General Electric, which has been a component of the Dow Jones Industrial Average since Teddy Roosevelt was president in 1907, will be pulled out of the basket of 30 stocks next week. It’ll be replaced by ... Walgreens.
Why’d GE get bounced? It probably has something to do with the company’s fortunes. While it still generates a tremendous amount of revenue—$120 billion in 2017—its margins have fallen, and it swung into the red in each of the past two quarters. As a result, GE’s shares have fallen roughly 60 percent, from highs close to $32 per share at the end of 2016 down to today’s close at $12.88. Its shares performed the worst of any in the Dow last year.
The index is supposed to represent the country’s 30 biggest, best companies out of the more than 3,500 publicly listed corporations. The committee that oversees the index did not give a technical reason for the demotion. Instead, David Blitzer, the chairman of the index committee at S&P Dow Jones Indices, gave a more nuanced statement, referencing GE’s continuous inclusion since 1907.
Since then the U.S. economy has changed: Consumer, finance, health care, and technology companies are more prominent today and the relative importance of industrial companies is less. Walgreens is a national retail drugstore chain offering prescription and nonprescription drugs, related health services, and general goods. With its addition, the DJIA will be more representative of the consumer and health-care sectors of the U.S. economy. Today’s change to the DJIA will make the index a better measure of the economy and the stock market.
If you’re thinking, “That sounds kind of arbitrary,” you’re not wrong. How does adding up the share prices of 30 handpicked stocks and then dividing by a mutable “divisor” to normalize the index into a single number measure “the economy and the stock market”?
Well, the DJIA has tracked the S&P 500 remarkably well through time. As the longest-running important stock market index, the DJIA allows for historical comparisons that stretch back over 100 years. That’s useful. There is a nostalgic comfort in thinking that the same single number, composed of a potpourri of well-known companies nominally headquartered in this country, represent the American role in the massively complex, globalized economy.
However: The index probably can’t include the really high-priced stocks like Google and Amazon. Back in 2012, Adam Davidson argued that the index isn’t even a good measure of the companies that it contains, because the price of an individual share of a company is not the best measure of its value to investors. If all you do is add up the share prices and then divide, you get strange results. Given the same market value, a company with fewer shares outstanding will have a higher share price—and therefore a bigger impact on the index—than a company with more shares outstanding. And if you have a huge market cap and fewer shares outstanding, then you get share prices like Amazon’s, which is trading over $1,750 today. Walgreens shares are trading below $70. Would it make sense to have Amazon’s impact on the index hit at more than 25 times Walgreens’s? What’s the point of a bundle of stocks at that point?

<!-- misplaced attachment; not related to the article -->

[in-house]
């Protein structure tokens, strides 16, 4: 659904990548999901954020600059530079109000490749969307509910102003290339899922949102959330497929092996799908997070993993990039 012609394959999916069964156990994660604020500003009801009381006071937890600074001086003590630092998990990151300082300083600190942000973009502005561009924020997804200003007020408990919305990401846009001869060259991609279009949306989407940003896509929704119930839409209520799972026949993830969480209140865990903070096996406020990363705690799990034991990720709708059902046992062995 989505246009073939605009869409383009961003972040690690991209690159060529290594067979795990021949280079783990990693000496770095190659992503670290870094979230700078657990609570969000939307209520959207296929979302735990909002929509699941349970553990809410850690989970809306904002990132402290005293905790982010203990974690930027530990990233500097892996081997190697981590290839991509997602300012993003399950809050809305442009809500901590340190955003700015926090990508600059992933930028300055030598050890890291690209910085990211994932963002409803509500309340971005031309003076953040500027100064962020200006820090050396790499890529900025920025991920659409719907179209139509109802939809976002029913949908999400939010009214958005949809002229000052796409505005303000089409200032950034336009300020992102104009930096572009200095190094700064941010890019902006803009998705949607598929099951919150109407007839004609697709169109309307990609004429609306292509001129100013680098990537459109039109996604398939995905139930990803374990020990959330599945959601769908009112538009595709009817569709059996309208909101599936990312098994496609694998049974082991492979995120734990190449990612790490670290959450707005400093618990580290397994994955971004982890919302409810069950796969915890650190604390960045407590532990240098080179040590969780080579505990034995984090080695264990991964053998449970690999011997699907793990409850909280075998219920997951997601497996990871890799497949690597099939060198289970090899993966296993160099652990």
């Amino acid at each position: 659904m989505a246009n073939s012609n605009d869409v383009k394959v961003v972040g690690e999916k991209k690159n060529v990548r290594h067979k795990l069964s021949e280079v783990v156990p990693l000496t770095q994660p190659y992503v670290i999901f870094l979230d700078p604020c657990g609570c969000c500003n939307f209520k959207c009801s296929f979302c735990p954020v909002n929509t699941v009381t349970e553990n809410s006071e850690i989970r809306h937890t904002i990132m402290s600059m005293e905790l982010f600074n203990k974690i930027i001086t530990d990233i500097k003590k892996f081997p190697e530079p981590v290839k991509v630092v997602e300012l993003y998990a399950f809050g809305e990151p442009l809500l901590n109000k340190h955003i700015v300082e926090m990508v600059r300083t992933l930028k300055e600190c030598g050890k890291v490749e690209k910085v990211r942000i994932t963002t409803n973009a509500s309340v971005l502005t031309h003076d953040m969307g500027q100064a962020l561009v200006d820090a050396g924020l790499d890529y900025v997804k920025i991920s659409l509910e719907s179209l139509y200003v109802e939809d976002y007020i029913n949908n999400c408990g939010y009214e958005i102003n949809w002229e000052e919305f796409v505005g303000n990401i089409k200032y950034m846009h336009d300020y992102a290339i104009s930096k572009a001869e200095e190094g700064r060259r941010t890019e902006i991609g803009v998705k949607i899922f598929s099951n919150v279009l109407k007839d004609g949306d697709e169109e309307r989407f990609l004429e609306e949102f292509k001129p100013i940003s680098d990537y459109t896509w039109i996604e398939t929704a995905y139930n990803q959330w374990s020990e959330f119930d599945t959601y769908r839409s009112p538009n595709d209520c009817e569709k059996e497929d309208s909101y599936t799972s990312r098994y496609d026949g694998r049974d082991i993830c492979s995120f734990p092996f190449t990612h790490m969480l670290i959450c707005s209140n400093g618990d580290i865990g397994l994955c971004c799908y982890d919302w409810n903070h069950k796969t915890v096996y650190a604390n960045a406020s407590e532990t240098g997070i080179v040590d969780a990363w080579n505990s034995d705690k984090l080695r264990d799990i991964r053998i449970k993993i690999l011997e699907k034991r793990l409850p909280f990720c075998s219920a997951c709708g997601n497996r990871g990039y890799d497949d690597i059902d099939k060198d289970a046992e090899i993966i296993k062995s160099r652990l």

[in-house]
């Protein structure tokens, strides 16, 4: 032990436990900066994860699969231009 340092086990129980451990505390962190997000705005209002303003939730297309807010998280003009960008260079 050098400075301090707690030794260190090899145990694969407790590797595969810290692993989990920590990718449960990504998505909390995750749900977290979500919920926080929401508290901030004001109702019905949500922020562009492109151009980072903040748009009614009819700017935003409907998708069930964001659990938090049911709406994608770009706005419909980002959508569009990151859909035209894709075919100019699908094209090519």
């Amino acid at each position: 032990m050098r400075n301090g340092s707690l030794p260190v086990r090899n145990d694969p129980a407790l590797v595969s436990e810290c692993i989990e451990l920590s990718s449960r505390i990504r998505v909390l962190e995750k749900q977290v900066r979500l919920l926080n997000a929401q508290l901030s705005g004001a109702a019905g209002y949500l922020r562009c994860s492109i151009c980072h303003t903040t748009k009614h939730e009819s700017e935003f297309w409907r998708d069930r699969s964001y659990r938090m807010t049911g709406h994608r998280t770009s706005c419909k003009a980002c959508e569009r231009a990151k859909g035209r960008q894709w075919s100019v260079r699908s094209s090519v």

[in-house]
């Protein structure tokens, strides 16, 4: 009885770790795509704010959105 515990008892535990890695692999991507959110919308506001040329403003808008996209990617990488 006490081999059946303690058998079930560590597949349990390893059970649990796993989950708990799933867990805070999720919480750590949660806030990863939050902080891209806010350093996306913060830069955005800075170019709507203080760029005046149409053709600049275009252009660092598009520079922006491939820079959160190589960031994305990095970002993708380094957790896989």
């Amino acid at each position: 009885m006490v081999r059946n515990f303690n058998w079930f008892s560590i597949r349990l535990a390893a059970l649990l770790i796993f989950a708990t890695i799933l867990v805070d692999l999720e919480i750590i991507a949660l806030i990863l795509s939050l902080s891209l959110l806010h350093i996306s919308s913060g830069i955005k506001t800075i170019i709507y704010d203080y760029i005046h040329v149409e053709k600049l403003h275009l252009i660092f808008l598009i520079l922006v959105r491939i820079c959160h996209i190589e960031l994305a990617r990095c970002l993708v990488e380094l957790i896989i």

Nonetheless, this is the way that the DJIA has done things before, so that’s the way it continues.
Besides, share prices are, themselves, becoming detached from the traditional measures of value for companies. Digital companies, in particular, are valued differently from industrial giants like GE, three business-school professors argued in the Harvard Business Review.
“Accounting earnings are practically irrelevant for digital companies,” the professors wrote. The things that investors value about Amazon and Facebook—the chance they will get huge and dominate markets with incredibly high margins—are not reflected in earnings reports.
“In another study, we show that earnings explains only 2.4 percent of variation in stock returns for a 21st-century company—which means that almost 98 percent of the variation in companies’ annual stock returns are not explained by their annual earnings,” they continue.
For example, for fiscal year 2017, Costco had earnings per share of $6.08. Amazon had earnings per share of $6.15. Costco’s market value is $91 billion; Amazon’s is $844 billion.
Amazon certainly seems like a more important company. But is it 9.3 times more important? The mathematical precision of the stock market, no matter how it’s indexed, just does not map well onto the messy realities of the economy.
If what we want is a snapshot of the economy, like the real one that you and I live and work in, then the Dow Jones Industrial Average, and the rest of the stock market, are probably not the best indicators for the average American.
“The stock market might actually be our worst option. Rather than being a useful indicator, it’s an anxiety-amplification device. It reflects investors’ own reactions, and often hysterical overreactions, as they progress through the turmoil,” Davidson wrote. “It’s also not without intrinsic randomness. The Dow average, drawn out to two decimal places, may seem like some perfectly scientific number, but it’s far from it.”
It was helpful in the past to be able to answer the question, “Were the markets up or down?”—by which most people meant, “Was it a good day for the economy?” It was even more helpful to have that answer be a number that could tracked over time. But the DJIA is a vestige of a time when people didn’t have nearly as much access to different kinds of information about companies or the economy more broadly.
So, GE’s out of the Dow Industrial Average and Walgreens is in. Each of them employs an order of magnitude more people than Facebook, which has triple the market capitalization of GE and Walgreens combined. How do these numbers relate to each other or the lived reality of people with hourly wages or salaries?
The world still spins, and the stock market goes up and down.